Guild Head: Professor Mekendi Maxeus, one of the most distinguished researchers at the Aurelian National Academy, retired from his lecture tour to the “relaxing” position as head of one of the largest Imperial Guilds. He isn’t seen outside much these days, having received several disfiguring facial scars in the Inheritance Conflict five years ago, but he still lends his overwhelming power of intent to the construction of new public monuments in the Capital. He carries a black staff, and I have personally witnessed him use it to blast a collapsed building off a pair of trapped children’[. I have met few heroes in my career, but this man is among them.
Symbol: the Open Book
The Luminian Order:
Ah, the Luminians. A more versatile Guild you won’t find anywhere: they’re responsible for building cathedrals, policing Imperial roads, hunting down Elders, and generally acting heroic.
Luminian Knights, the martial arm of the Order, march around in their powerfully invested steel armor, fighting deadly monsters chest-to-chest. Their swords are bound with light so that they reflect the sun even in the dead of night, burning through creatures of darkness.
The trademark representatives of the Luminian Order are Pilgrims, humble wanderers in simple robes. They are each Readers—some of them Soulbound—charged to remove harmful intent and the maddening influence of the Elders.
The Luminian Order and the Blackwatch have each held a knife to the other’s back for hundreds of years, arguing over the best way to protect the populace, to prevent the rise of the Great Elders, and to keep the Empire whole. Perhaps if one of them would learn to compromise, we would all feel safer after midnight.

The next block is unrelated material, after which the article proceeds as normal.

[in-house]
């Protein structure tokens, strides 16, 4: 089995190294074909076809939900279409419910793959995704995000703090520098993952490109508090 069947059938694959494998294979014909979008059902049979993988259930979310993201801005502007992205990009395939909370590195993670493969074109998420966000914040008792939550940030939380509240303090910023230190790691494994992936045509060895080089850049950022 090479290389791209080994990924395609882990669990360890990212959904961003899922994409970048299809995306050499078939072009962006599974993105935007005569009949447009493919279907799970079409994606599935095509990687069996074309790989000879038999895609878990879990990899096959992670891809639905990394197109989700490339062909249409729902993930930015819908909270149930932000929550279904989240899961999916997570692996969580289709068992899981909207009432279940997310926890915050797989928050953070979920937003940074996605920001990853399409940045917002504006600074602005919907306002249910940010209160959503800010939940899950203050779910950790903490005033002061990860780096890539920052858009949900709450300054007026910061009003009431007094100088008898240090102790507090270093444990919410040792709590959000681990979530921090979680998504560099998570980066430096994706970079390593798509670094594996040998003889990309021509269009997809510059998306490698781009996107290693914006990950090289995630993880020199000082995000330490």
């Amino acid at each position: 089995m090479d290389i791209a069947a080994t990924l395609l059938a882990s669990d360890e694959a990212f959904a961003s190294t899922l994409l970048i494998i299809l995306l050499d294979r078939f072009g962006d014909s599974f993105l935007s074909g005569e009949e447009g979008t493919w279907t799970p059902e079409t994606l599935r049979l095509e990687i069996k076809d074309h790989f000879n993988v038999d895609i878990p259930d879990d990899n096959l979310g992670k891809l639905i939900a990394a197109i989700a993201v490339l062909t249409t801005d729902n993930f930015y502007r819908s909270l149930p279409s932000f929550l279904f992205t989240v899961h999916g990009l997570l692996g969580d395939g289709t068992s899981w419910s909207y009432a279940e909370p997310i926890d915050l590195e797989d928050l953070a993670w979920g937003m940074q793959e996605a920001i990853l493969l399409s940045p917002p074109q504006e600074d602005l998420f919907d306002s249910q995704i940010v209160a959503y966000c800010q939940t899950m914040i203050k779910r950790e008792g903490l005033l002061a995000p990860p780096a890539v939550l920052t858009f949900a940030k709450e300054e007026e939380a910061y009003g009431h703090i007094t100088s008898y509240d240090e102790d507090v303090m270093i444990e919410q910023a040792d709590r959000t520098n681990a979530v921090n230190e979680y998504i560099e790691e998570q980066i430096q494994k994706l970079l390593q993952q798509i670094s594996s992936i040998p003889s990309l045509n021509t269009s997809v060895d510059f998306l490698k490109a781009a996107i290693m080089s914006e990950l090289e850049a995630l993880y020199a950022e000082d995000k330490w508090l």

Guild Head: Father Jameson Allbright is an old man, but his vigilance has never dimmed in the fight against darkness. He is one of the oldest Soulbound on record, wielding his shining Vessel to bring the purifying light to Elder worshipers and malicious Readers alike.
Symbol: the White Sun (usually on a red banner)
Kanatalia, the Guild of Alchemists:
As I write this guide, I sip a glass of enhanced wine that slowly shifts flavor from cherry to apple to lemon. A cart rumbles by my house, with a hawker loudly announcing his remedies for sale. A quicklamp provides my light, glowing a steady blue, never smoking or flickering like a candle.
Truly, one cannot escape the advances of alchemy in our modern society.
Though alchemists have existed since long before the Empire, Kanatalia is one of the more recent additions to the Ten Guilds. It was the first organization to unify the previously contentious brotherhood of alchemists, allowing them to collectively achieve what they never could separately.
Matches, quicklamps, potions, invested alloys, healing salves, enhanced soldiers, vaccines…practically every scientific advance in the past century, including the advance of science itself, can be traced back to Kanatalia’s door.
Just don’t ask too many questions. A true Kanatalian alchemist can be very protective of his secrets, and you might find yourself a drooling vegetable if you get on the wrong side of an experienced potion-maker.
Guild Head: Nathanael Bareius did not become one of the richest men in the Empire by relaxing on his inheritance. After receiving a substantial fortune from his late father, Lord Bareius went on to receive a full education at the Aurelian National Academy. He graduated as a licensed Imperial alchemist and a member of Kanatalia. At that point, he wagered all of his capital on a single risky investment: alchemy. He opened his vaults, spending every bit he had to make sure that every corner and crevice of the Empire had a licensed Kanatalian alchemist there to provide illumination, potions, medical care, and Guild-approved recreational substances.
Lord Bareius has personally earned back triple his initial investment over the past ten years, and is now poised as the most prominent leader in the Capital. Even more significantly, he seems to have won the battle of public opinion—I haven’t seen a street in the Capital unlit by alchemical lanterns, and no one has died of dysentery or plague since before the Emperor’s death. No matter what you think of his politics, Nathanael Bareius has made great strides in moving our Empire forward into this new century.
Symbol: the Bottled Flame
Of the Cradle series